Single-family rental bonds are here to stay

ABS East panel: Asset class will continue to grow

The REO-to-rental securitization market, which has grown quickly in the last year, is only going to get bigger, panelists at ABS East said Monday.

Since Invitation Homes launched the first REO-to-rental securitization in October 2013, there have been nine additional similar securitizations from different companies, including American Residential Properties (ARPI), Silver Bay RealtyProgress Residential, and American Homes 4 Rent.

In August, American Residential Properties launched its first REO-to-rental securitization. The $342.67 million offering was backed by 2,880 single-family rental homes.

Several weeks before that, Silver Bay Realty launched its first securitization, a $312.67 million offering, supported by 3,089 single-family homes.

And in late July, Invitation Homes brought its third REO-to-rental securitization to market. The offering, Invitation Homes 2014-SFR2, was collateralized by a single $720 million loan secured by the mortgages of 3,750 single-family rental properties.

HousingWire magazine covered the market's growth at length and in detail in November 2013 and November 2012.

And during a panel today on single-family rental securitizations moderated by Ron Tarantino, vice president at Credit Suisse, the gathered panelists all agreed that the asset class is here to stay.

Joining Tarantino on the panel were Beth O’Brien, president of Colony American Finance; Ryan Stark, managing director at Deutsche Bank; Brian Grow, managing director of RMBS at Morningstar Credit Ratings; Mark Michael, managing director at Bank of America Merrill Lynch; Eric Thompson, managing director at Kroll Bond Rating Agency; and John Gibson, principal at PWC.

“Current conditions bode well for the future of the rental market,” Michael said, citing the difficulty that first-time buyers have obtaining credit and the crush of student loan debt as impediments to homeownership.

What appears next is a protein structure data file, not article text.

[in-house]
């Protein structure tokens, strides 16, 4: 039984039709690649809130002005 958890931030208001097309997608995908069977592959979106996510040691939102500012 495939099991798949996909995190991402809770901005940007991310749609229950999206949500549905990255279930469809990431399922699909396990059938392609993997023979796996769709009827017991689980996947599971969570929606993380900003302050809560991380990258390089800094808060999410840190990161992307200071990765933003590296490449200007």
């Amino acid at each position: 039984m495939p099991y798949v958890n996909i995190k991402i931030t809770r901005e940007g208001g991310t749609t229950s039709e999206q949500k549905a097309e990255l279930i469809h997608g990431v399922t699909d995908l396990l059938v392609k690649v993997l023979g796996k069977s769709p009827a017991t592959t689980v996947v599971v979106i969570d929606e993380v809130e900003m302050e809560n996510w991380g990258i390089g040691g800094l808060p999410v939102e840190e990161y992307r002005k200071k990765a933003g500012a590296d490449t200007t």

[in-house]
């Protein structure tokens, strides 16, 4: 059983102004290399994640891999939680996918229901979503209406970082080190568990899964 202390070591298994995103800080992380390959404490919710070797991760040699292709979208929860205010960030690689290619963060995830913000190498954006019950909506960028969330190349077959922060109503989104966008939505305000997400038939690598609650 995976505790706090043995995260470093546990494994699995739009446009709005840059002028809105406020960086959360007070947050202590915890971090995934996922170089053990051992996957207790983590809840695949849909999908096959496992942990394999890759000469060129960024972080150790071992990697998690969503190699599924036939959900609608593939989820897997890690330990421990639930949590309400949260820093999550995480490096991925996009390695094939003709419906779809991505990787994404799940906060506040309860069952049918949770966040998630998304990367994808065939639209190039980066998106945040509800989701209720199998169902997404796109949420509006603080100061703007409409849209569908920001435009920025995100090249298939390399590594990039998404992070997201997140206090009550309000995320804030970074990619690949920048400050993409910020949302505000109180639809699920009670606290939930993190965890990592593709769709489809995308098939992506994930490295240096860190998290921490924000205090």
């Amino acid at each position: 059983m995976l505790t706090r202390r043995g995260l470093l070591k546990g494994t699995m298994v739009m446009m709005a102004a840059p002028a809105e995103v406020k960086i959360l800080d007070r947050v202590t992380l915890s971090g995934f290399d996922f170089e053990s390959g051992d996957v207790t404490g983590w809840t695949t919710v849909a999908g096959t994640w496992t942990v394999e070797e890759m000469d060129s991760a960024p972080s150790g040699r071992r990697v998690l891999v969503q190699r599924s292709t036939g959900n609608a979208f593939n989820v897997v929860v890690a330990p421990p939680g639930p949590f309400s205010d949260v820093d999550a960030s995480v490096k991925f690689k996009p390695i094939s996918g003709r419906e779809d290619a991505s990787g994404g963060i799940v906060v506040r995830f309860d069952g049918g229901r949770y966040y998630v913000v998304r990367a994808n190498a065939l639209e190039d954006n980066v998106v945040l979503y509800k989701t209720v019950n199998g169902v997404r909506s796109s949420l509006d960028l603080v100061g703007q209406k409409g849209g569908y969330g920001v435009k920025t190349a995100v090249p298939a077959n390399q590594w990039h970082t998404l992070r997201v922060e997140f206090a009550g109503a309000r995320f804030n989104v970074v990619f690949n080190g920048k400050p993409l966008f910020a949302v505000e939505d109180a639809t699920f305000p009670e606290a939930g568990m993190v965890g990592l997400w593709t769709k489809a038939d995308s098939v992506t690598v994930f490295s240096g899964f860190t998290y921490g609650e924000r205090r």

“The rental space is becoming institutionalized,” Stark said. “Despite the big names coming on the scene, the vast majority of this business is local businesses, the mom and pop shops. But a year ago, at this conference, I was asked what we’d do in REO-to-rental RMBS business in 2014. I said there’d be $5 billion and we already hit that one with the last deal (from Progress Residential).”

Progress Residential joined the REO-to-rental securitization market just a few weeks ago when it brought a $473.4 million deal to market. The offering was backed by a single loan secured by a first priority of mortgages on 3,142 income-producing single-family rental properties.

Stark said he anticipates the vast majority of the unsecuritized homes to be securitized in the coming years in one way or another. “Over time, you’ll probably see a couple different flavors (of SFR RMBS), where you see the large loans pooled together and the small ones pooled together,” Stark said.

The two panelists from ratings agencies said that their methodology is continually evolving with the new asset class.

“We learned a lot from the first Invitation Homes transaction,” Grow said. “The structures of these deals have evolved since these securitizations began. We have spent a lot of time monitoring these deals.”

Thompson said that that the market has “huge potential,” but there is still work to be done on developing the asset class and the appropriate ratings methodology.

But all the panelists agreed that the asset class is here to stay.

“The demand for these types of loans is very, very encouraging,” O’Brien said. “This isn’t quite as new as it sounds.”

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